The Newnan Times-Herald


Religious freedom a concern for church members, pastors, diplomats

  • By Winston Skinner
  • |
  • Jul. 26, 2018 - 5:54 PM

Religious freedom a concern for church members, pastors, diplomats

U.S. State Department

Secretary of State Mike Pompeo introduces Sam Brownback, left, just before Brownback commented on the International Religious Freedom Report.

For Christian real estate agent Jim Qualls, religious freedom starts at home.

“The first thing is in how we treat people who come to America or who are in America,” Qualls said. America must have an openness to people of all faiths – or no faith – “if we are going to be a shining light on a hill.”

Al Smith, a Coweta County commissioner who is also pastor of Clark Chapel United Methodist Church in Luthersville, said similar thoughts.

“Religious freedom carries with it freedom from religion, although that is not my preference,” Smith said. “However, as a way of seeking to make disciples of Christ I have inadvertently introduced myself to atheists.”

Smith noted he has met people “who despite categorically denying the existence of God, still exhibited traits acknowledging love, admiration and compassion for all people.”

“How we treat people of other faith or no faith at all is being scrutinized all over the world,” Quall said. America’s position in the world means that statements about religious freedom are viewed through a lens of how religious minorities are treated in the United States.

“A lot of eyes around the world are on us,” Qualls said. “We’ve got to first clean up our own act.”

The U.S. State Department monitors religious persecution around the world. Sam Brownback, ambassador-at-large for International Religious Freedom, gave a review of the International Religious Freedom Report in Washington on May 29.

The report is “the annual assessment of the state of religious freedom in our world today,” Brownback said. “We all have a stake in this fight. One person’s bondage is another person’s burden to break. We’re all people with beautiful and undeniable human dignity. Our lives are sacred. Our right to choose the road our conscience takes is inalienable.”

Brownback noted some people pay with their lives for unpopular religious beliefs. “There are people denied access to work or medicine for their beliefs. There are more subtle forms, as well, of persecution,” he said.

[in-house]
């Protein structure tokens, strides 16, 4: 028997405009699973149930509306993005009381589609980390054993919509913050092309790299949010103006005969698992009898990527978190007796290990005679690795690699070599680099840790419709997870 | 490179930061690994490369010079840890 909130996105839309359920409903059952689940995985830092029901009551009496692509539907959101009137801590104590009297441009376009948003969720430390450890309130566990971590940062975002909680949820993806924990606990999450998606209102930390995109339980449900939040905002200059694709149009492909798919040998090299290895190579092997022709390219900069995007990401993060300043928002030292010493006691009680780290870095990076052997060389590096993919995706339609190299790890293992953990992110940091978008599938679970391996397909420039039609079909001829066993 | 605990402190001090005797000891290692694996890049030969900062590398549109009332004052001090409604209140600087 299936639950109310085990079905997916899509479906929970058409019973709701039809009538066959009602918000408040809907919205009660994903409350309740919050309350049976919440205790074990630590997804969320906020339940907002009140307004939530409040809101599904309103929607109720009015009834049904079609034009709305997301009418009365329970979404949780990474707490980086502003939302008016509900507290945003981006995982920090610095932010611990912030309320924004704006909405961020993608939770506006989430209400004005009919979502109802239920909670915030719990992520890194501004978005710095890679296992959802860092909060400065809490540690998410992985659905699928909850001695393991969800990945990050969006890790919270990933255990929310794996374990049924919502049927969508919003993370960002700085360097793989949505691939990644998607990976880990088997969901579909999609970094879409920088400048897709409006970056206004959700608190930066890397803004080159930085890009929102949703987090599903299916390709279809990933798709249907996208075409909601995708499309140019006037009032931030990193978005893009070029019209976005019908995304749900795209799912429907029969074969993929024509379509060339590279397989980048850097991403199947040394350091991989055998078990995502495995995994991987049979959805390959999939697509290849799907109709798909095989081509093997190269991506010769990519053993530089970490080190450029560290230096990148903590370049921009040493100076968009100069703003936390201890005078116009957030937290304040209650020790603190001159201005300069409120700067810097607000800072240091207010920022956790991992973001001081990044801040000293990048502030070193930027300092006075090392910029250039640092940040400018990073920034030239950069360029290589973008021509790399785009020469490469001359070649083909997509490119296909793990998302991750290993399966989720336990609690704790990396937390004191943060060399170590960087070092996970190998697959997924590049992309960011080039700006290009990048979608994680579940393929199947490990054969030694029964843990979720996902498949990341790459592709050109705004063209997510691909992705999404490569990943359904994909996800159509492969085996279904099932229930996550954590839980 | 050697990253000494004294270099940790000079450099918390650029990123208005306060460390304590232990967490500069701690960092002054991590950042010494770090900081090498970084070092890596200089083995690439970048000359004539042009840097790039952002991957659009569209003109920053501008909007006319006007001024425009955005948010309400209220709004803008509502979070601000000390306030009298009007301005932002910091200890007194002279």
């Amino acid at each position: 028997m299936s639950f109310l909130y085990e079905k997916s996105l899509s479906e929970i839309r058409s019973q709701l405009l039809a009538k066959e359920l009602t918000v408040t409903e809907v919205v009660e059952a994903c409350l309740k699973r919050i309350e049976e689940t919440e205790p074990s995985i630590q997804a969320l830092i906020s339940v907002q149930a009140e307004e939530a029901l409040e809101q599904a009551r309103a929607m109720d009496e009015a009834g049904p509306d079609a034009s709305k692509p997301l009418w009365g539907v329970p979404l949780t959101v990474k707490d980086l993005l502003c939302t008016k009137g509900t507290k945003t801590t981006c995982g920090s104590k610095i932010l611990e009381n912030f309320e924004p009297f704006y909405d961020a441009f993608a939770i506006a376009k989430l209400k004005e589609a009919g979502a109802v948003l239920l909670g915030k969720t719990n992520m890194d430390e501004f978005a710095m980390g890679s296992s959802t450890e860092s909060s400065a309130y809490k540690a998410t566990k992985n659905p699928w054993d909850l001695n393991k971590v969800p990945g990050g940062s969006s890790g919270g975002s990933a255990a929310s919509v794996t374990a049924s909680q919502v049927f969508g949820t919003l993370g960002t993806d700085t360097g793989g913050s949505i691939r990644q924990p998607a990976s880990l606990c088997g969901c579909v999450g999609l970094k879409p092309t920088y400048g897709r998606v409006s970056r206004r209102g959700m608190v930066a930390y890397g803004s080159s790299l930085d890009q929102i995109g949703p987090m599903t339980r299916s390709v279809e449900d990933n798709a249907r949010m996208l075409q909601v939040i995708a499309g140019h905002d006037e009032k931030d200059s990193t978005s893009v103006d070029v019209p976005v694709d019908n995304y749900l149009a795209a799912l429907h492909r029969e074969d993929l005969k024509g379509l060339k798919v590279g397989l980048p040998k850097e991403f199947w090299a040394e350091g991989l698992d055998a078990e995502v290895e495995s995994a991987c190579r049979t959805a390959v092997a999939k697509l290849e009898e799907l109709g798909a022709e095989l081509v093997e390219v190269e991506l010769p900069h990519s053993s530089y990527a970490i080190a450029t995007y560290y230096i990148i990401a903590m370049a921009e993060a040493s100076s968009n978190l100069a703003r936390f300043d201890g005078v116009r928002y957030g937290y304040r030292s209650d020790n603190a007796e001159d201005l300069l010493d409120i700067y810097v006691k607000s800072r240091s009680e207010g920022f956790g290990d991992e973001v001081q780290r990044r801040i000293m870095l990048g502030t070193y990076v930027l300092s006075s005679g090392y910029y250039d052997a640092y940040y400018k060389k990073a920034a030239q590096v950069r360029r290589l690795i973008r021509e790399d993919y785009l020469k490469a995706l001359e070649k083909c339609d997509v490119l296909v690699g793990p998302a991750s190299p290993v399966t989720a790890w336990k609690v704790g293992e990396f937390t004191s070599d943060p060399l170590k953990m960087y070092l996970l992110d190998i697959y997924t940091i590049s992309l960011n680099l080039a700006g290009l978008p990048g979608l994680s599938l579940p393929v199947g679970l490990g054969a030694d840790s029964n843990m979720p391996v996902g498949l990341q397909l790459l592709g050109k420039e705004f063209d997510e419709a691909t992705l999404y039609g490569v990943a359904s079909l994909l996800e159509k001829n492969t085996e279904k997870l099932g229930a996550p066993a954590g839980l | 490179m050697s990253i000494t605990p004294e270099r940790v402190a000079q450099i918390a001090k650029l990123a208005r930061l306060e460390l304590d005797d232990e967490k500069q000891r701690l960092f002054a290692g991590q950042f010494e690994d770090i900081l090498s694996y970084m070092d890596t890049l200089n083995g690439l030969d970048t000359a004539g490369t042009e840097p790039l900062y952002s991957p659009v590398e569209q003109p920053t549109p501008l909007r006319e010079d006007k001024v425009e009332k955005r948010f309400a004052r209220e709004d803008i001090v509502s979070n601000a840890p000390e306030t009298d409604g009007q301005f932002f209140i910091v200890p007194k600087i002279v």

“Our goal is to protect the freedom of conscience for all people. That means protecting a Muslim, Buddhist, Falun Gong practitioner, or Christian in China and their ability to pray and live out their life,” Brownback said. “Our desire is to protect … everyone’s right to freely practice what they believe.”

Brownback spoke about the trial of Andrew Brunson, an American Christian missionary who has been jailed in Turkey for more than two years, charged with espionage.

“We will all continue to raise this case every chance we get until he is released,” he said. “There are way too many Andrew Brunsons held unfairly in prisons around the world.”

Brownback also outlined religious persecution in Tajikistan, where minors may not take part in religious activities and in Saudi Arabia which “does not recognize the right of non-Muslims to practice their religion in public.”

He said some 50 people are serving life sentences for blasphemy in Pakistan and Russia where “authorities target peaceful religious groups, including Jehovah’s Witnesses, equating them with terrorists.”

Problems in Iran, North Korea, China and Myanmar were also outlined by Brownback.

Dr. Jimmy Patterson, pastor of First Baptist Church of Newnan, talked about Brunson’s imprisonment while reflecting on  this week.

“Religious liberty is not only a basic American value – it is a universal human right.  Nearly 80 percent of the world lives with attacks on their freedom of religion.  When religious liberty is not protected in any country, instability, human rights abuses and violent extremism will have a greater opportunity to take root,” Patterson said.

“As long as missionary Andrew Brunson remains wrongfully imprisoned in Turkey and many Pakistanis are on death row or face life in prison for blasphemy, we must fight for the freedom of all people. As long as Malaysia allows Christian converts, Hindus and believers in minority traditions of Islam – non-Sunni – to  face increased social hostilities and government restrictions as the tension grows between civil courts and sharia courts, we must fight against injustice wherever it exists,” Patterson said.